If youâ€™re keeping score, we now have had four decisions from the Talk TV hearing. The first one was issued November 6, 2014 and prohibited 30 day notice periods for cancelling television, telephone and internet services. Not a big decision but one that gave hints that consumer choice was going to continue to be a theme of Talk TV. Now we have three more small but significant decisions, announced January 29, 2015 Â by the Chair of the CRTC, Jean-Pierre Blais, in London, Ontario.
The first decision today was a warning that if broadcasters shut down their over the air (â€œOTAâ€) transmitters, they would lose the regulatory privileges that were originally granted with the licensing of their OTA services. The two big privileges that no broadcaster is going to want to lose is mandatory carriage on basic and simultaneous substitution (â€˜simsubâ€™). Both of these two privileges are fundamental to the conventional broadcastersâ€™ business model.
During TalkTV broadcasters expressed a desire to get rid of their OTA transmitters as a way to reduce costs. The CRTC has quoted stats from Numeris that 9.1% of Canadians access broadcasting over the air. Thatâ€™s actually higher than I thought and is a significant portion of the population. They were a particularly vocal portion of the population during the online consultation part of TalkTV. Todayâ€™s decision goes further than just supporting that population though. At times in his speech Blais sounded like a commercial for OTA antennas, advocating it as a high quality, low cost solution to those nasty BDUs:
â€œThe next few years could yield renewed interest for OTA broadcasting, especially in urban areas where eye-popping image quality, channel selection and, of course, the absence of cost, could convince more consumers that they need not be enslaved to cable and satellite service providers if they want to enjoy high-quality television programming.â€ â€“ Jean-Pierre Blais
The second decision is the one getting the headlines â€“ no more Superbowl simsub from 2017 on. Consumers complained bitterly about missing out on the Superbowl ads and it is year after year the biggest source of complaints to the CRTC. Bell Media has bought the rights to broadcast the Superbowl but we donâ€™t know for how many years. Either way, it will have a significant financial impact on this one broadcast group. The decision also refers to enforcement to improve simsub performance â€“ no more sleeping at the switch and having the feed cut off improperly.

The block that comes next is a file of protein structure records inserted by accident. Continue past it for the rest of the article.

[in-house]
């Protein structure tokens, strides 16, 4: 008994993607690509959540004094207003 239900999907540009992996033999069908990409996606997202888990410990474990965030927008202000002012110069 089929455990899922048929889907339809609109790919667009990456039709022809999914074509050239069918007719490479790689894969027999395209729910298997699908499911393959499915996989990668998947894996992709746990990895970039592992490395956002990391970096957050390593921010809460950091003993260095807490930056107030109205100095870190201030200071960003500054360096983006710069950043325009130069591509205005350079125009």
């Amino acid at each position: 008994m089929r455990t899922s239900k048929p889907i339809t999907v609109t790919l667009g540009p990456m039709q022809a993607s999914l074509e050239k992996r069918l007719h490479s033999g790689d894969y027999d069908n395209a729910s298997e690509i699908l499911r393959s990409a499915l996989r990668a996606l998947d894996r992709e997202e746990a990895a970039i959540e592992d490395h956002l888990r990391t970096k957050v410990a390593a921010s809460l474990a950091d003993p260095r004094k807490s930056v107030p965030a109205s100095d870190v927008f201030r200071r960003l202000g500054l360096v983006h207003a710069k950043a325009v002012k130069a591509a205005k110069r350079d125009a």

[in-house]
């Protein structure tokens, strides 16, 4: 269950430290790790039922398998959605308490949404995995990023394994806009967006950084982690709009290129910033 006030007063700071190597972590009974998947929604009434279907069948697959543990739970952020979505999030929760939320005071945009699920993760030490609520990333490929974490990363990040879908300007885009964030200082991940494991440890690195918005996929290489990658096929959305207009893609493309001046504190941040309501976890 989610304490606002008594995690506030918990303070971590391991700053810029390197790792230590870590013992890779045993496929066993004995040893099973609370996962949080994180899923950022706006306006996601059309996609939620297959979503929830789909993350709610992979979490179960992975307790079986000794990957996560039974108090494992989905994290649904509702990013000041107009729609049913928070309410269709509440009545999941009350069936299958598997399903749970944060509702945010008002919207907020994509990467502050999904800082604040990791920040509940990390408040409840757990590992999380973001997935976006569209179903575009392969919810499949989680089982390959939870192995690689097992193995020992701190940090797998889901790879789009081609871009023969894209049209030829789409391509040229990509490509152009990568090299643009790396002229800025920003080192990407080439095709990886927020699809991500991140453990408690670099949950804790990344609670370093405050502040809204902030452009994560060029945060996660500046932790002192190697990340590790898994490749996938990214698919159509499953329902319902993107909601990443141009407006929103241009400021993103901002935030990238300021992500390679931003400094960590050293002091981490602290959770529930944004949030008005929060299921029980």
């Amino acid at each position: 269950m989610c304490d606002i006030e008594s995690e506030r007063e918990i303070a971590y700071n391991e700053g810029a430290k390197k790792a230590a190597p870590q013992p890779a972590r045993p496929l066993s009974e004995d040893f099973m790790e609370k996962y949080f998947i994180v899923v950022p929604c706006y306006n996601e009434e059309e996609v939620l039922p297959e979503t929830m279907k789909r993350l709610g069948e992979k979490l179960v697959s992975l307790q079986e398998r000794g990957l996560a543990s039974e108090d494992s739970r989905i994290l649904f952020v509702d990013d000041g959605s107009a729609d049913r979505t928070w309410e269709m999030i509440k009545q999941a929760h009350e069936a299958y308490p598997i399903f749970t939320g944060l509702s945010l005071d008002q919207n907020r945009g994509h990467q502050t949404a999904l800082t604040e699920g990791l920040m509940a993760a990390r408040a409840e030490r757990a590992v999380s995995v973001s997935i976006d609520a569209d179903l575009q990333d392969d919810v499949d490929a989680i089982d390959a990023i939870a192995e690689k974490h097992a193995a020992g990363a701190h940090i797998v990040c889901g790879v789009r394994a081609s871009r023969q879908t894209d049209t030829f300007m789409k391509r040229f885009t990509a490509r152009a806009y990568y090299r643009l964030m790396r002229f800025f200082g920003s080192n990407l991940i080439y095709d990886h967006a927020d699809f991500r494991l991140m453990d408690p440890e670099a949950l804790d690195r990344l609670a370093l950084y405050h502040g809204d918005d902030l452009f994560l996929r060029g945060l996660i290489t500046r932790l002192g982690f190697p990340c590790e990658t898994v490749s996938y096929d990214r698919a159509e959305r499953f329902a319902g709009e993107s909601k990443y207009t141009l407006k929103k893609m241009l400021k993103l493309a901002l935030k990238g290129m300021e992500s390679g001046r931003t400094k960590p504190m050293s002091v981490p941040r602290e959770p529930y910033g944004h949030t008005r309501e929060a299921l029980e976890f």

Frankly, Iâ€™m surprised at the Superbowl decision. Sure, the CRTC is fed up with the cranky complaints and having to explain themselves every year but does it justify the lost revenue?
Finally, the third decision may seem the most esoteric but probably is the most important for the future. Bell and VidÃ©otron were directed to stop excluding their mobile broadcasting services from their customersâ€™ monthly data caps. They were basically promoting their own services by giving them a fast lane. The CRTC has been a leader in the world in creating rules and practices for Net Neutrality and they continue to with this decision. Vertically integrated media businesses will not be allowed to favour their own services.
Blais has promised the rest of the decisions in the coming weeks and months. In his speech he compared the decisions to repairing old bridges while building new ones. Repeatedly. According to the infographic that was published with the decision, weâ€™re only Â¼ of the way there so lots more construction analogies to come. Â Ultimately, we will have to look at these decisions as a whole, see the whole bridge, before we understand the real impact. And will we like what we see when we get to the other side? Thatâ€™s a question for another day.